Disasters & Accidents

South China braces for arrival of typhoon Talim

Beijing, Jul 17 (EFE).- Towns in southern China announced the suspension of train, flight and boat routes, as well as the closure of schools and factories, over the forecast of tropical storm Talim, due to make landfall Monday, state newspaper Global Times reported.

According to China’s state meteorological center, Talim is expected to impact between southern Guangdong province and northern island province Hainan, bringing strong winds and torrential rains, the regions of Yunnan and Guangxi and the semi-autonomous territory of Hong Kong.

Talim, expected to produce sustained winds of between 62 km ph and 74 km ph, was 220 kilometers from Macao on Monday morning, on the southeast coast of China.

The storm is expected to strengthen in the coming hours, making landfall in mainland China as a typhoon.

Likewise, the agency said several rivers in the south of the country will suffer overflows that in some cases could trigger alerts by local authorities.

Hainan’s local government issued an island-wide landslide warning Sunday night, prompting a suspension of rail service until Friday.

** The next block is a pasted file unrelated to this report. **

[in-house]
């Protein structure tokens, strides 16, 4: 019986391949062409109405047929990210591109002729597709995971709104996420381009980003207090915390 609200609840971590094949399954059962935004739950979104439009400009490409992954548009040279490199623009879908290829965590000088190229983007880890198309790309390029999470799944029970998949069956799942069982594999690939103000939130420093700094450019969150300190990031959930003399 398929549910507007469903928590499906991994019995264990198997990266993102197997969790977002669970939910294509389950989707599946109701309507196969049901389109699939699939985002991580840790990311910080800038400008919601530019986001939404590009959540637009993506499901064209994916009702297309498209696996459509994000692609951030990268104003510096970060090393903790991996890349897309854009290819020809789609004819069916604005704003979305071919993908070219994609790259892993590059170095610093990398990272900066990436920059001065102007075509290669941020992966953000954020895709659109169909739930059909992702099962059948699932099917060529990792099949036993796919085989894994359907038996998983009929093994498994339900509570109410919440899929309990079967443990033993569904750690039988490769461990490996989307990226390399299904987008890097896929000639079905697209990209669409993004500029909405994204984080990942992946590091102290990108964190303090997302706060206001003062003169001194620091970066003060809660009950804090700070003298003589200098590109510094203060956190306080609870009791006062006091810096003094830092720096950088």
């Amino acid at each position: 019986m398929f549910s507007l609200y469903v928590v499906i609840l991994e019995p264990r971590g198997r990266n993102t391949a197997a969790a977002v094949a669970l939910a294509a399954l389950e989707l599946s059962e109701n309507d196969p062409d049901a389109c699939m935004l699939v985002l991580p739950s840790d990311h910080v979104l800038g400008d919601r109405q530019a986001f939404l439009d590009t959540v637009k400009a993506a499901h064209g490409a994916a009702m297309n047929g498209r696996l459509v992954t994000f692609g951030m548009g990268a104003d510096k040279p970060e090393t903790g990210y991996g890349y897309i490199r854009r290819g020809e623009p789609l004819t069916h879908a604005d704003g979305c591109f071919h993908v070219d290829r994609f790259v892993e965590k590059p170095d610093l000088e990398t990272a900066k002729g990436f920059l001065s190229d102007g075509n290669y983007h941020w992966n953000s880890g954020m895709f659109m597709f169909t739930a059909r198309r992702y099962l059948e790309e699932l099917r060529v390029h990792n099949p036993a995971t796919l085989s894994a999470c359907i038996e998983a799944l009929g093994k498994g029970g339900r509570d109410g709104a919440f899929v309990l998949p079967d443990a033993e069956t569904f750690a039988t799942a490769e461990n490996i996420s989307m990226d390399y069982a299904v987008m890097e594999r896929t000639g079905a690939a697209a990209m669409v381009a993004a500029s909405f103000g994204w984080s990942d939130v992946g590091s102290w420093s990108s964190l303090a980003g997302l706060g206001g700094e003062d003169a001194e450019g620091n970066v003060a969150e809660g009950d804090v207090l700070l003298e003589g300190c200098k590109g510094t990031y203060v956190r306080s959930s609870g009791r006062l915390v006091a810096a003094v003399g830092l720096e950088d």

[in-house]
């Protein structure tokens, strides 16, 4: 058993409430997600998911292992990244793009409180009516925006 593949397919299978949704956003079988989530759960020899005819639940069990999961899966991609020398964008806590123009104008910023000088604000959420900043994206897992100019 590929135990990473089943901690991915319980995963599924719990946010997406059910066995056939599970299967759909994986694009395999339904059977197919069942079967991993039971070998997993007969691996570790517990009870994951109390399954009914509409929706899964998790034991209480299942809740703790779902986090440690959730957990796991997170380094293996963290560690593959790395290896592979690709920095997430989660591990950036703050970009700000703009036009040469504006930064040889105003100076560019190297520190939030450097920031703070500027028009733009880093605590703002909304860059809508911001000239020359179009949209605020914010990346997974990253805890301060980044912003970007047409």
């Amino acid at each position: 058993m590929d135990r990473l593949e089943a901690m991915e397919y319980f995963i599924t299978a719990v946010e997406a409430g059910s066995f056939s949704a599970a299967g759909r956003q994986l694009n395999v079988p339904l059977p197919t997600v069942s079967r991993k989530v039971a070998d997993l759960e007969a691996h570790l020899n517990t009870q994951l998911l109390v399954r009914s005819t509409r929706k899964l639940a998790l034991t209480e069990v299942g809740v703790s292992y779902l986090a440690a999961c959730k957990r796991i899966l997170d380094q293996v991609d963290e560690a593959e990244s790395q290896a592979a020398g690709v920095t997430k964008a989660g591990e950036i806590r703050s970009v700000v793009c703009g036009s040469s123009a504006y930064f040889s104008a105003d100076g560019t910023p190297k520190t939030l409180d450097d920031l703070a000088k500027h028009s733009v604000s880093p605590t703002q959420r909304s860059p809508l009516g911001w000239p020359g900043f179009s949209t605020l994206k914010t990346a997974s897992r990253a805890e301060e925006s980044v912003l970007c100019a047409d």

All flights scheduled Monday at Haikou Meilan and Qionghai Boao international airports have been canceled and more than 26,000 people have been evacuated.

In Hainan’s capital, Haikou, transportation, schools, industry and commerce have been suspended and people have been asked to reduce outdoor activities and prepare to take refuge in safe places.

Numerous shipping lines, trains and flights have also been canceled in Guangzhou and Guangxi as local authorities try to ensure the safety of tourists in coastal areas at the height of the holiday season.

For its part, the Hong Kong Stock Exchange suspended its operations Monday due to the alert decreed by the authorities of the former colony.

Flood season in China is usually from late July to early August, during which time there is often increased tropical cyclone activity, especially in the South China Sea and the Pacific. EFE


Related Articles

Back to top button